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How to configure ExpressionEngine permissions and ownership

How to configure ExpressionEngine permissions and ownership

Overview
This article explains how to configure the correct permissions and ownership for files and directories within an ExpressionEngine installation.

Hosting environments

One of the first items to consider, before setting permissions and ownership, is the hosting environment for your site. If you are executing Linux, there are two main environments:

  1. PHP scripts that run via mod_php or equivalent and all scripts are executed as the webserver user.

    This means that when your script is running it can read, and sometimes write with the same privilege level as the webserver. This could allow cross-account snooping in shared hosting configurations and is not ideal in a shared environment.

  2. PHP scripts that execute as the user who owns the files themselves via an intermediate construct such as suPHP, PHP suEXEC, PHP-FPM and so forth.

    In this case your scripts execute as you and this is a more secure overall configuration when executing on a shared server. At Nexcess, this is the more commonly used environment.

    • The second method is preferred given the extra level of security provided by Linux, if the permissions are configured correctly. All of Nexcess shared ExpressionEngine plans (EEP) provide this type of environment. It is also preferred because it provides user-based permissions isolation so stricter ownership and file permissions can be used.

Attention: In order to issue the following changes, you will need to have SSH access. If you do not have SSH access, see How to enable SSH access, or contact our Nexcess Support Team.

    • If you have access to change the ownership of files and directories, this normally means you have root access. So you can set the user and group ownership of all the files in the ExpressionEngine directory to your local user. This may already exist in your environment and is simply a precaution for good measure.

find </path/to/expressionengine> \-execchownyouruser.youruser {} \; 

    • To change the Linux file permissions for all directories in your ExpressionEngine webroot to listable, file editable and navigable for the owning user, and only navigable for everyone else, execute the following command:

find</path/to/expressionengine> –type d -execchmod 711 {} \; 

    • You can also change the Linux permissions for all files in your ExpressionEngine webroot to readable and writable by your user and only readable only by everyone else. This will produce a baseline where the webserver itself can read all files. It will need read access in order to serve static content like images, CSS and Javascript files.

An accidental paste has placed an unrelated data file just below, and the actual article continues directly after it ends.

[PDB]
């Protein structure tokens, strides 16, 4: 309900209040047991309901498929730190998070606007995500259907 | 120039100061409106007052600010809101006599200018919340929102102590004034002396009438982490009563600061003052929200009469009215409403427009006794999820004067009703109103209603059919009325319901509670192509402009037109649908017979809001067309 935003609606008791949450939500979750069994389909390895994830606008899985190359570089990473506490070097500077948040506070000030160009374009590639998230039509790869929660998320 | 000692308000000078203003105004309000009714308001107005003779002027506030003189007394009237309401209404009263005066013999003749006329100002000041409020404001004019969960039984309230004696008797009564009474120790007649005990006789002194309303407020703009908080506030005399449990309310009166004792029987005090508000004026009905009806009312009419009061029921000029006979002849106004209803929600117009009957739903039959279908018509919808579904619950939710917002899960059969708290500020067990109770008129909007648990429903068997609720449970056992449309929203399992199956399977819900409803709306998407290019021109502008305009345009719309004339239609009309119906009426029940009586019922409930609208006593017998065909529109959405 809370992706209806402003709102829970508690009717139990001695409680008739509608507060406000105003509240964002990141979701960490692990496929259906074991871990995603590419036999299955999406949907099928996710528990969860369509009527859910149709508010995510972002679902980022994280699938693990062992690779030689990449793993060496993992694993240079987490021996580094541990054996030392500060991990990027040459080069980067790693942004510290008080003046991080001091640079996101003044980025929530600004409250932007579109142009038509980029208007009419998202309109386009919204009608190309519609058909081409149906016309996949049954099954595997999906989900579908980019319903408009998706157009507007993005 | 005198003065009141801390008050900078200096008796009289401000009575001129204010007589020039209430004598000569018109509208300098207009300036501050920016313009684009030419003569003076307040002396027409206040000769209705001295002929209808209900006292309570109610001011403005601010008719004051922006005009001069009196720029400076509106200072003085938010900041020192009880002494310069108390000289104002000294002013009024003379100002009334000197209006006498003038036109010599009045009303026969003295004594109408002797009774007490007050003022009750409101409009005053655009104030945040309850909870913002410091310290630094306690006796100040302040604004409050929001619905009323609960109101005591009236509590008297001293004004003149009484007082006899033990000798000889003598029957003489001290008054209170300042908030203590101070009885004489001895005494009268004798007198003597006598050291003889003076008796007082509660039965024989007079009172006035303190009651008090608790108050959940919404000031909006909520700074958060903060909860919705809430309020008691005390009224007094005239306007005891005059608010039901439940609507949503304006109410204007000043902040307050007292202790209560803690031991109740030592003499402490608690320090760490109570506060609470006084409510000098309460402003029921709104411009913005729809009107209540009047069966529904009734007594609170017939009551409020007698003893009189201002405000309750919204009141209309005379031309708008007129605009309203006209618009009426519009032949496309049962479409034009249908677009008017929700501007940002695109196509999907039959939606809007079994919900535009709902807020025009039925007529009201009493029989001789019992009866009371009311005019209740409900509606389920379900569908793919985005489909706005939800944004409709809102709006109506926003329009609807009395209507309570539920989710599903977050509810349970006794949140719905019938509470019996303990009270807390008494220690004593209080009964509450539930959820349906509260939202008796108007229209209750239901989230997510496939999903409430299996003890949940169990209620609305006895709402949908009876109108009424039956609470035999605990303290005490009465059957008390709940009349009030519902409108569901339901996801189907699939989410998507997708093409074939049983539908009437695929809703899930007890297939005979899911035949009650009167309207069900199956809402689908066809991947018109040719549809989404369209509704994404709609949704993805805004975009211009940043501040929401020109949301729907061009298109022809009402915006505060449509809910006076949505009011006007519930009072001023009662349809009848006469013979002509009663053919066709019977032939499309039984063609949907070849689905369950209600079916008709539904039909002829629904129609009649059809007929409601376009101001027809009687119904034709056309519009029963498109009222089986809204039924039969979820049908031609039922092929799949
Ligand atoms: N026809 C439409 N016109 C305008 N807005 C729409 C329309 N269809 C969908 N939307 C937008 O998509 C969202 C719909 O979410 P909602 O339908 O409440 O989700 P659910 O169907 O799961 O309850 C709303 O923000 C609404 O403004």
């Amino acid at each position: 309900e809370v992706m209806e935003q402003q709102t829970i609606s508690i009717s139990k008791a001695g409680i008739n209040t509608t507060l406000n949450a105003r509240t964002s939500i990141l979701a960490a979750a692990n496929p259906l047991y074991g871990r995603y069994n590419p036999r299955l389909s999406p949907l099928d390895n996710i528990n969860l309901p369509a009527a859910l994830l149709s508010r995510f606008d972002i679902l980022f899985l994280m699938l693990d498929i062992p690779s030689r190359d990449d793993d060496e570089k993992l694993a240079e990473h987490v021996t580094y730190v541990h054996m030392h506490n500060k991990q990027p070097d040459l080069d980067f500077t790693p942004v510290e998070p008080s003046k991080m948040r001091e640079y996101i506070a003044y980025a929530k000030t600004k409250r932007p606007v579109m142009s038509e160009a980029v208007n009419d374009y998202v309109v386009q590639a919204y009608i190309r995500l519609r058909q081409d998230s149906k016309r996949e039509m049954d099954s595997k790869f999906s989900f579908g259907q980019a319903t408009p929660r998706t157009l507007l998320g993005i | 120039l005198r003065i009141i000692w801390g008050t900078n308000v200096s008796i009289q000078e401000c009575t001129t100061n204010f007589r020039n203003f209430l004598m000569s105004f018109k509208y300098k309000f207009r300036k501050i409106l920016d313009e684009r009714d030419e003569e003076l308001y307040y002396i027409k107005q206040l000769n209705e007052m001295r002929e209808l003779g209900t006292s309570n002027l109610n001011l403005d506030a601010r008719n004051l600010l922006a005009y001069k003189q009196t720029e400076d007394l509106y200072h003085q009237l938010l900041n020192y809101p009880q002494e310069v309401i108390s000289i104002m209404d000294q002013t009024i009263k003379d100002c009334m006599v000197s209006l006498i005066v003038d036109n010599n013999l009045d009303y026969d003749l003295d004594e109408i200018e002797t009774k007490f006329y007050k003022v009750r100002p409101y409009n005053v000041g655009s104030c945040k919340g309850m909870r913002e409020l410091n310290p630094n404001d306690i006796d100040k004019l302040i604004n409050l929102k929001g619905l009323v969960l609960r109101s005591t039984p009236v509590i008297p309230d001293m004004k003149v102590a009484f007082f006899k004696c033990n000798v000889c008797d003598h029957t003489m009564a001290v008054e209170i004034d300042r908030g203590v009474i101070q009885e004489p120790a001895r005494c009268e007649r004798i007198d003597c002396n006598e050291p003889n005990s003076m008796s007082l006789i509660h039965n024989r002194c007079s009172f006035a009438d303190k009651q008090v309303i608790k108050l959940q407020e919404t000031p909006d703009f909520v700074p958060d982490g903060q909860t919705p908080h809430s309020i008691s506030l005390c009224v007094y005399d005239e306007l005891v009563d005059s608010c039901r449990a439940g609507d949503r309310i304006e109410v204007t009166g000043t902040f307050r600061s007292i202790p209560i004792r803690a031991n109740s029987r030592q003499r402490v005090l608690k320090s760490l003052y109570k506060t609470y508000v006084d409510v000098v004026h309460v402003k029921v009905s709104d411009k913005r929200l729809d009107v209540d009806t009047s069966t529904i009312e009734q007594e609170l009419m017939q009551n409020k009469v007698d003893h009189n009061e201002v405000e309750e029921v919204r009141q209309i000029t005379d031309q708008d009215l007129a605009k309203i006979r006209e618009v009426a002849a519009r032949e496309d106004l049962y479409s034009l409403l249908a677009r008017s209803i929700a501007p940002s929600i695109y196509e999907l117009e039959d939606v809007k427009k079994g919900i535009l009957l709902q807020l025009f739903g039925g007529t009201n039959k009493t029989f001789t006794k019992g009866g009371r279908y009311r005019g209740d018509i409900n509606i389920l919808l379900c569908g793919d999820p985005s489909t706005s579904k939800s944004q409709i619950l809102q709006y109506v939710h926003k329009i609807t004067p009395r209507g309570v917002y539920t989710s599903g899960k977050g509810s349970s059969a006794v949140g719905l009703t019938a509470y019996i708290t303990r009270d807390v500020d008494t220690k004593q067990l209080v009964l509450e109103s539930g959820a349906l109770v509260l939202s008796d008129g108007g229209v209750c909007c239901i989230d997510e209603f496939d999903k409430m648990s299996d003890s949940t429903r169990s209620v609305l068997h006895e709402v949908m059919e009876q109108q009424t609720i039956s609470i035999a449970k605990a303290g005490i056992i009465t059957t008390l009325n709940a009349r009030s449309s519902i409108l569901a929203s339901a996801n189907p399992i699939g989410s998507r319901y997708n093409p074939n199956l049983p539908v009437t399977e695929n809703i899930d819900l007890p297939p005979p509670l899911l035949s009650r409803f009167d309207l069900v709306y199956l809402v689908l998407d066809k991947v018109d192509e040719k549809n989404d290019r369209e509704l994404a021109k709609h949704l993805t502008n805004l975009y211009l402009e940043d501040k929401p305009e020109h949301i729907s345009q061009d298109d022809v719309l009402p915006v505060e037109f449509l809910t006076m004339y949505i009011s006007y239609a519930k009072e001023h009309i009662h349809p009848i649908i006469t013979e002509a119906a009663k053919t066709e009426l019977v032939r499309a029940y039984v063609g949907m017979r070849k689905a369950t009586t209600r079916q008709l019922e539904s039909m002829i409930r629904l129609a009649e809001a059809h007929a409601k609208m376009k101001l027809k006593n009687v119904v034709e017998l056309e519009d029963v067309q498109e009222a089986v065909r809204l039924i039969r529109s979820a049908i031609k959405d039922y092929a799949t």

find</path/to/expressionengine> -typef \-execchmod644 {} \; 

    • To boost the security of your PHP files, the permissions of these files can be modified to restrict their access. This will restrict others from reading your PHP files that may contain sensitive information. You will want to issue this command after executing the previous command changing the file to 644.

find</path/to/expressionengine> -typef \-name “*.php” -execchmod600 {} \; 

    • Some FTP programs may not read and interpret files very well, if configured to the permissions of 600. If you run into this issue, set the permissions to 644. At a minimum you should set the permissions of your ExpressionEngine installation files config.php and database.php to 600. The config.php in the ExpressionEngine system configuration directory contains the license information for your installation and the database.php located in the same directory, contains the database access information. Creating strict permissions for these two files is essential to the security of your site.

find </path/to/expressionengine/system/expressionengine/config> \( -name "config.php" -o -name "database.php" \) -exec chmod 600 {} \;

 

For 24-hour assistance any day of the year, contact our Support Team by email or through the Client Portal.

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